Home arrow Advanced CEDI arrow Process Considerations
Process Considerations Print E-mail

Feed Water Conductivity Equivalent (FCE)

The concept of EDI feed water conductivity equivalent arose from the need for a simple field method of estimating the ionic load on a EDI device. Certainly the best way to determine the ionic load is to perform a complete water analysis and determine the concentration of all ionized and ionizable constituents, but in some cases this is not practical. What had frequently been substituted for a complete water analysis was a simple measurement of the conductivity of the EDI feed water. This could introduce considerable error, as a conductivity measurement does not detect the full amount of weakly ionized species such as carbon dioxide (CO2) and silica (SiO2). For example, 10 µS/cm water could contain 4 ppm of NaCl or 60 ppm CO2. Just as this would have a huge impact on the service cycle of a conventional demineralizer, it can have a major impact on sizing a EDI system. For this reason we have developed the concept of EDI feed conductivity equivalent, which attempts to take into account weak ions such as CO2 and silica.

Calculating FCE

  • Measure EDI feed water conductivity (µS/cm)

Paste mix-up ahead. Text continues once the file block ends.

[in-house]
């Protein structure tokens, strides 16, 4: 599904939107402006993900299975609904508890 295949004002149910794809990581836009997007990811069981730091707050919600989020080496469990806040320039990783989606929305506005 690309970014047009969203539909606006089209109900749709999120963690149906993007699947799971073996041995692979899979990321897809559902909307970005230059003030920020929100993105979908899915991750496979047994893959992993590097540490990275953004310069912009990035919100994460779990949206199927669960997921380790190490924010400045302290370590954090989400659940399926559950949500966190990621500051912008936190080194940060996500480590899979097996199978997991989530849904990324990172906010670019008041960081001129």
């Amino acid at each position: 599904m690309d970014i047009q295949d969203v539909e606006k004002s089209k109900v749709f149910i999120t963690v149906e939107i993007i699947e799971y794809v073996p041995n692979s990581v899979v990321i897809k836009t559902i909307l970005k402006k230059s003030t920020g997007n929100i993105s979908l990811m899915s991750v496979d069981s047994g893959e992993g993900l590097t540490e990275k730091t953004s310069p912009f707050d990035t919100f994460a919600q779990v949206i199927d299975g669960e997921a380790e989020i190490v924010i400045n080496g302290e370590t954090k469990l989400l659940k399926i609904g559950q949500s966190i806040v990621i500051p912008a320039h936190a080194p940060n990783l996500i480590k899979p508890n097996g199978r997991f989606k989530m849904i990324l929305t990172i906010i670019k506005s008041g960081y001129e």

• Measure the ppm CO2
  • ppm as CO2 x 2.79 = µS/cm
  • Measure the ppm SiO2
  • ppm SiO2 x 1.94 = µS/cm
  • Add measured conductivity to CO2 & SiO2 µS/cm

In the field, the CO2 concentration in the EDI feed water can be measured using Hach test kit Model CA-23 (#143601). The smallest increment for this test kit is 1.25 mg/l.  The EDI feed water conductivity can be measured with a hand-held conductivity meter such as the Myron L Model 4P or with the permeate conductivity meter on the RO system.

Example FCE Calculation

  • Measured conductivity = 6 µS/cm
  • Measured CO2 = 5 ppm as CO2
  • Measured SiO2 = 0.5 ppm as SiO2
  • FCE = 6 + (5 x 2.79) + (0.5 x 1.94) = 20.9 µS/cm

DC Volts and Amps

  • Voltage (potential) causes current to flow
  • Current causes transfer of salt, regeneration of resin
  • Amount of current required proportional to product water flow, amount of salt being removed
  • Use Faraday’s law to calculate current required

Calculating Amps Required

  • Faraday’s Law
    • I = 1.31 (Q)(FCE)/(# cells)(eff)
    • I = DC current, amps (per module)
    • Q = product flow rate, liters/min/module
  • FCE = feed conductivity equivalent, µS/cm
  • eff = current efficiency, % (assume 10% current efficiency)

Example DC Current Calculation

  • Product flow = 50 lpm
  • Feed = 5 µS/cm + 3.75 ppm CO2
  • FCE = 5 + (3.75 x 2.79) = 15.5 µS/cm
  • I = 1.31(50 lpm)(15 mS/cm)/(24 cells)(10%)
  • = 4.2 amps per module

Setting DC Amperage

  • Use constant current power supply
  • Estimate amps required per module
  • Set amperage to calculated value
  • Power supply adjusts voltage to maintain current
  • Important to record (trend) voltage & amperage

Definition of EDI Recovery

  • % Recovery (R) = (QP)(100)/(QP + QR)
  • QP = Product (Dilute) flow rate
  • QR = Reject (Concentrate) flow rate

Calculating Reject Flow

  • Reject = ((100 - R)/R) x product flow
    • where R is the percent recovery
  • Example: Product flow = 50 m3/h
    • Recovery = 90%
    • Reject = ((100-90)/90) x 50
    • = 5.6 m3/h
 
< Prev   Next >